is a highly-esteemed biotech firm doing cutting-edge research to cure cancer that offers high-paying jobs in a clean manufacturing environment. The company is now housed in several Santa Monica buildings and it hopes to consolidate all operations by constructing a 153,000-square-foot building at the 4-acre 1800 Stewart Street site, right next to the future Bergamot rail station, on city-owned land, which it desires to lease for 50 years. It is just the kind of company the city wants within its borders, and other cities would throw out the welcome mat for such a plum. But to win permission to build in Santa Monica, it must meet design guidelines and offer community benefits.
Agensys had been told by the planning commission that one public benefit very much desired by the community is a bike path on its southern border, which would connect Michigan Ave., to Stewart St. and Exposition Blvd. Creating this link would open up a whole new route for bicyclists, via Michigan Avenue, from West Los Angeles and the eastern part of Santa Monica directly to the beach, civic center and Santa Monica High School (with one detour around Crossroads School, to be fixed in the future). This path would provide a link through the 38-acre block of land containing Bergamot, the city yards and Stewart Park, the largest un-crossable collection of parcels in Santa Monica after the airport. It would provide a much-needed east-west bike route between Broadway and Pearl. The people at Agensys have not wanted to revise their designs to include a bike path, which they reiterated at the council meeting on April 27. While some Council members argued for the bike path, others seemed hesitant, perhaps star-struck by a desirable employer like Agensys.
At a June 1 meeting for residents living nearby the proposed Agensys project, Dale Goldsmith, the Agensys lawyer, explained how staff had wanted Agensys to provide a pedestrian walkway and they had done so. End of story. His position was that the future (2015 at the earliest) Expo bike path should provide all the bicycle facilities necessary for this 38 acre area. Or a bicyclist could dismount and walk through the Agensys pedestrian path they planned to provide.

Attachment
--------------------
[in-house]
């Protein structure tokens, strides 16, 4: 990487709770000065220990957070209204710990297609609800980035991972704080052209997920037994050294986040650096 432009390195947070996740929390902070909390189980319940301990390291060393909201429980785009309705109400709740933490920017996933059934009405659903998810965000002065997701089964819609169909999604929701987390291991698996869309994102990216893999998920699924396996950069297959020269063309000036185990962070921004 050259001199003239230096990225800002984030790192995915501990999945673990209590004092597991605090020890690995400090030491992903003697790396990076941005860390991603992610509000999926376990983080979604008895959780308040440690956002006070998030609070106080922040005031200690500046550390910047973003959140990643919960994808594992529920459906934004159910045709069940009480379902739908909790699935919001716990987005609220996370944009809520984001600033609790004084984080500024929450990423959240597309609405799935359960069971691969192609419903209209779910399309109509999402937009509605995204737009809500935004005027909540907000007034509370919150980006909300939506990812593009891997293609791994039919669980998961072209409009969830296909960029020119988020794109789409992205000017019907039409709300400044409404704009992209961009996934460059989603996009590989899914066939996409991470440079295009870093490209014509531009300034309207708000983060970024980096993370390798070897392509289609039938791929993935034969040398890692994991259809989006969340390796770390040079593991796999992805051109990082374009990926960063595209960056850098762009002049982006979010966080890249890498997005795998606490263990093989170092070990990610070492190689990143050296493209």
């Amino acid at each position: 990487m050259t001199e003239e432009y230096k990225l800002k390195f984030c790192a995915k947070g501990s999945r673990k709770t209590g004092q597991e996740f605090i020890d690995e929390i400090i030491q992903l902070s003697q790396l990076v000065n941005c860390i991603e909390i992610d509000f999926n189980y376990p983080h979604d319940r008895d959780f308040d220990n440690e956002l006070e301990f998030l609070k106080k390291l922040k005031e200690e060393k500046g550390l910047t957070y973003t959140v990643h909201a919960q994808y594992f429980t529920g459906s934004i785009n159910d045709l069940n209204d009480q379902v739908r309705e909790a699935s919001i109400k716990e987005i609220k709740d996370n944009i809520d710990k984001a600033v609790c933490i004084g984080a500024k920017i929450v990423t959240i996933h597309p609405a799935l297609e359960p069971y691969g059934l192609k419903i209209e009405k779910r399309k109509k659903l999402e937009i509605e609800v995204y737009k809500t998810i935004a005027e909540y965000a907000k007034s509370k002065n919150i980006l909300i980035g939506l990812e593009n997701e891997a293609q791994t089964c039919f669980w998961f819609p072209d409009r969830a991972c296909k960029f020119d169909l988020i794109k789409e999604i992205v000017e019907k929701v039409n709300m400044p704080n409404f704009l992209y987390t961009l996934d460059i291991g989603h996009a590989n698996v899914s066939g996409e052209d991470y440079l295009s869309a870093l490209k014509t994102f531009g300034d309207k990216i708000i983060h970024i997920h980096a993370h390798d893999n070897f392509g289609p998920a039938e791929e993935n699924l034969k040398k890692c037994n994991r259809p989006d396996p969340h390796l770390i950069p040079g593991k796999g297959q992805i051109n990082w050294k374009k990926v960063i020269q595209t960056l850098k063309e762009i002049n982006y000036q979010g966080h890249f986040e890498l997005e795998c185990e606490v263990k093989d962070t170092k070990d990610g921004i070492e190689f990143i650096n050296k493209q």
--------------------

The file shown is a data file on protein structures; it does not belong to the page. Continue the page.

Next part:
Agensys developers oppose building vital Bergamot bike path
Those options are inconvenient, potentially hazardous and will do little to help cycling become an easy choice for local trips, as LUCE calls for. A bike path from Stewart Street to Michigan is the missing link for a direct, convenient bicycle connection between Bergamot Station and surrounding communities with Santa Monica High School, the Civic Center and the beach. Architects have suggested it is possible to do creative things with building design to make room for the bike path: cut out a notch, place the mass elsewhere or combine a sliver of city yard land with this parcel. The Agensys folks felt they had done enough, and they threatened to pull out of the city completely if they had to provide more benefits.
I think their confidence and unwillingness to do more has to do with the public fear of cancer and the desire to accommodate a prestigious company looking for a cure.
When I discovered my breast cancer in 2003, it was a shock that transformed my life. I benefited from an innovative cancer therapy and I changed my lifestyle to help prevent a recurrence, successfully so far. One of the most important changes I made was to become more physically active. I now bicycle for nearly all my local trips, which integrates regular exercise into my daily life. Cycling can improve overall health and research shows it can help reduce cancer risk as well.
So it frustrates me when the good scientists at Agensys threaten they can’t accommodate a bike path on their southern border because it will compromise their cancer research. Contributing a 14-foot corridor for this bike path would provide a vital connection for implementing the active transportation network we need to live healthy lives, and cut down on the car trips the neighbors so fear. With all due respect to Agensys’ important work, preventing cancer is better than curing cancer!
Bicycling just half an hour a day reduces risk of cancer by 34 percent according to a new Swedish report published in the British Journal of Cancer. The study, which looked at more than 40,000 Scandinavian men ages 45-79, found a direct relationship between the amount of time men spent cycling and the risk of being diagnosed with cancer and their cancer recovery rate.
The constrained Santa Monica City Yards is not able to remove any buildings to create a bike path at this time. But there is a little strip of land BEHIND the city yard buildings that appears available. Perhaps it can be combined with some Agensys land to create the bike path. That way, Agensys can take pride in both helping prevent cancer and helping to cure it.
And with a 50-year lease, it is now or practically never. There is another public meeting about this project on Wednesday, June 9 at 7:00 pm in Virginia Park, this one hosted by the city, so mercifully, more urban designers and bicyclists will show up and make their wishes known.